1. Chou thinks most investors make the mistake of buying a stock because its price is going up instead of buying stocks when they are on sale – the way people like you buy their groceries or other merchandise.
2. Chou wants his investments to be made with a margin o safety. He wants to buy a stock when it is selling for a discount of 40% to 50% from his estimate of the company’s value.
3. Chou has no problem with making a large bet when he has conviction and a large margin of safety. At one point, he had 16% of his fund in Sears Holdings. Chou estimated that the company’s real estate holdings were worth $40 to $50 per share, and Chou was able to buy it at $25 per share.
4. “Chou does not attribute his investing success to having a high IQ.” “George Athanassakos, professor of finance and the Ben Graham Chair in Value Investing at the Richard Ivey School of Business, thinks that Chou might be right: perhaps he’s not outperforming because of superior intelligence, better connections or charisma. Maybe it’s because Chou’s natural disposition just happens to be a perfect match to the investing style he’s chosen.”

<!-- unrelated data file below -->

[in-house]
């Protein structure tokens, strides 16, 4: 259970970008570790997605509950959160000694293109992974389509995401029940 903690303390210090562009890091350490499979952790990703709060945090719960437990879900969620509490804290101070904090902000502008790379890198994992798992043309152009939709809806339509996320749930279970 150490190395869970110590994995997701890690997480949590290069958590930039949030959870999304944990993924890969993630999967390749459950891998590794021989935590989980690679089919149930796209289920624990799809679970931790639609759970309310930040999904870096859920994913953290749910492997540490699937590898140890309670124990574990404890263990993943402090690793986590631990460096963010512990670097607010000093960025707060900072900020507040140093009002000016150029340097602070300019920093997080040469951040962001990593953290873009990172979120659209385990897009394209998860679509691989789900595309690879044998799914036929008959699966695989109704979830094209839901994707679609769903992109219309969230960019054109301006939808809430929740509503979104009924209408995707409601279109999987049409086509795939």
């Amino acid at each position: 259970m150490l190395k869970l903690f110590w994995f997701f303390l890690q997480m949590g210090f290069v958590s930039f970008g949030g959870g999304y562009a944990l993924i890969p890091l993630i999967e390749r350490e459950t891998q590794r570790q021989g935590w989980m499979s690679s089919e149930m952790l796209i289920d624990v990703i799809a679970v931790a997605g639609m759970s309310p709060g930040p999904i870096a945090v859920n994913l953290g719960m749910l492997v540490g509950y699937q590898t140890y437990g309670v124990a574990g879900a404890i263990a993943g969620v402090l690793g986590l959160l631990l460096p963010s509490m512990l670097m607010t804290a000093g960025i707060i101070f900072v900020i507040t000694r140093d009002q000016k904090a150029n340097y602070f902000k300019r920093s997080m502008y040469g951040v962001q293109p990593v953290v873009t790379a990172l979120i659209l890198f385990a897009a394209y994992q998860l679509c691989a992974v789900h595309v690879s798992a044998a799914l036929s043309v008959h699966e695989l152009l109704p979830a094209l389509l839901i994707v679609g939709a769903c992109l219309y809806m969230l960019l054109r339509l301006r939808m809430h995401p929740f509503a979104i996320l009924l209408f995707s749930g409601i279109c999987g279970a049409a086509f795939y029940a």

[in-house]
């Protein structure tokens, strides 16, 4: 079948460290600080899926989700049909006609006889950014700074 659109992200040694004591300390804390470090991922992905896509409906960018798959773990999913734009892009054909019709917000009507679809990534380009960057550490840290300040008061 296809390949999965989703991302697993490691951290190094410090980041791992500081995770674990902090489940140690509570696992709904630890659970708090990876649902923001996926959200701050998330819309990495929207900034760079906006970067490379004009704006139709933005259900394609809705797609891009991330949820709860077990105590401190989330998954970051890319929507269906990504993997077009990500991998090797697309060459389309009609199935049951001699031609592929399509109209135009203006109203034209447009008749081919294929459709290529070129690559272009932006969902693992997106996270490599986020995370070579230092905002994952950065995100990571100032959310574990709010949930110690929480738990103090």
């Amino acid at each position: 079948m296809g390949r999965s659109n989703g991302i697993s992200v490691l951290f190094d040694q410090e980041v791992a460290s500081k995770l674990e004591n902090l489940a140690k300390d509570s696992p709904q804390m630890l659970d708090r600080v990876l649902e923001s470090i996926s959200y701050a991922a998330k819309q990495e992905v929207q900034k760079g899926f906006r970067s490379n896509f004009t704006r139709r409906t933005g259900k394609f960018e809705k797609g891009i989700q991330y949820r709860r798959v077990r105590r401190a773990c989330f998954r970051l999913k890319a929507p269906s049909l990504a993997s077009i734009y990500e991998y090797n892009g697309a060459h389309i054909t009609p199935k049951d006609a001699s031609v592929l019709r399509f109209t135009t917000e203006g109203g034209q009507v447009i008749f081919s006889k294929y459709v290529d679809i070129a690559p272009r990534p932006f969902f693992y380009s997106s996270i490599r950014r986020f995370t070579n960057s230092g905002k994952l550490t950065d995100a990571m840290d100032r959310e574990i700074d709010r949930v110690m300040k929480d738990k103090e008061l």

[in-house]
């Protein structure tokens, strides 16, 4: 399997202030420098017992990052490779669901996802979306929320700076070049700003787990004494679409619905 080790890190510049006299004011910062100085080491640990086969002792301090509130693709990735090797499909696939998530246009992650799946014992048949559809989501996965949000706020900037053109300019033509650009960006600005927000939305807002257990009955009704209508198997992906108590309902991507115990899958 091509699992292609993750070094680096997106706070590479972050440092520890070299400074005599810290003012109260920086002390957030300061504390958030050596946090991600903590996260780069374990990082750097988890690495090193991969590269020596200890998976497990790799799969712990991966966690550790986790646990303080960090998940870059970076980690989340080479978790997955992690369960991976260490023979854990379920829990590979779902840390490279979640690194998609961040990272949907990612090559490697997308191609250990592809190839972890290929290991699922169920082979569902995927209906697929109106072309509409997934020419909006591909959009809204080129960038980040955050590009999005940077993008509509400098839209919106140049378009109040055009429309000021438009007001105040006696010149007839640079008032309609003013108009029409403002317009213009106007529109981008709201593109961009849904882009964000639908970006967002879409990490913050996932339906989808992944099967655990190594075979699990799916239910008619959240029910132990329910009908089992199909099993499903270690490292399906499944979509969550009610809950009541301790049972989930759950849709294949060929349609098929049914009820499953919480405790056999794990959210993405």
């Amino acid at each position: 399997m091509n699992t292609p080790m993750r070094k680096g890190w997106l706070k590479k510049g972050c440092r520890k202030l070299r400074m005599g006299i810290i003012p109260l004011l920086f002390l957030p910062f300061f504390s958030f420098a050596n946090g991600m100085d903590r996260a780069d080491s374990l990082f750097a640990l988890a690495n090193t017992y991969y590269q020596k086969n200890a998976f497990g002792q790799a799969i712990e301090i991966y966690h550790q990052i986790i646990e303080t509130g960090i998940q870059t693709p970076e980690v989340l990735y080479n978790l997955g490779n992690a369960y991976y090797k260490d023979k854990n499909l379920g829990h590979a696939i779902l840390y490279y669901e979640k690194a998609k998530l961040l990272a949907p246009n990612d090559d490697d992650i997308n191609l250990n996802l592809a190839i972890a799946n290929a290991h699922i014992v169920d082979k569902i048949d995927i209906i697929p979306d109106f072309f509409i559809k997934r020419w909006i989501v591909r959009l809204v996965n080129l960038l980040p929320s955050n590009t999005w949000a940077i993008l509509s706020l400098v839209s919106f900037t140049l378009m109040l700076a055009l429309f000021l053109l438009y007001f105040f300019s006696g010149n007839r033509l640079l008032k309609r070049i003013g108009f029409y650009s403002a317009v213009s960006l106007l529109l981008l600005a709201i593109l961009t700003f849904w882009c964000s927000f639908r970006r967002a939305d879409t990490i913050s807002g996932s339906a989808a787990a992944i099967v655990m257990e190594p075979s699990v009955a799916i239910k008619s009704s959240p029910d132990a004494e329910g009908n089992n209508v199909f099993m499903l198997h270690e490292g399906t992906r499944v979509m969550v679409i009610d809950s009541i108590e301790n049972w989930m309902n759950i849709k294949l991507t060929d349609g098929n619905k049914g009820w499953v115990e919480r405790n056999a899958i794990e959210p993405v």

Quotes from Francis Chou
“Find bargains and maintain discipline; if you can’t find bargains stay in cash.” “Stocks are very expensive. You have to be very careful these days,” “But I’m waiting for the market to break, so we can put our cash to work.”
“Be aware of the risks involved, including that of the manager who does not have a long history of investing heavily in that area. Caveat emptor!”
“the first step to getting out of a hole is to stop digging.”
“If you know how to spot a bargain it will make you a good investor”
Chou Associates Management
Francis Chou (who was selected as the Canadian Fund Manager of the Decade by the Canadian Investment Awards program) runs the Chou Associates Management Firm which manages assets totaling over $1 billion. The firm was first founded in 1986. Over the last 10 years, the flaghip found has produced a cumulative return of 119.9% over the S&P500. Mr. Chou works alone and refuses to follow the trends set by other investors. If he thinks that the market is too expensive, he is willing to hold a large percentage of cash assets. He has been known to hold over 40% of the firm’s assets in cash. Mr. Chou does not invest in commodities. He also avoids high tech stocks which he calls “high wrecks” and real estate.
Track record of Francis Chou’s various mutual funds:
For Series A units:
* Return from September 19th, 2004
** Return from September 19th, 2004
*** Return from September 16th, 2005
What makes this even more impressive, is that not only does Francis Chou manage $1 billion and fantastic returns across every single asset class, but he also has zero analysts! Chou does all the work himself.
Mistakes to Learn From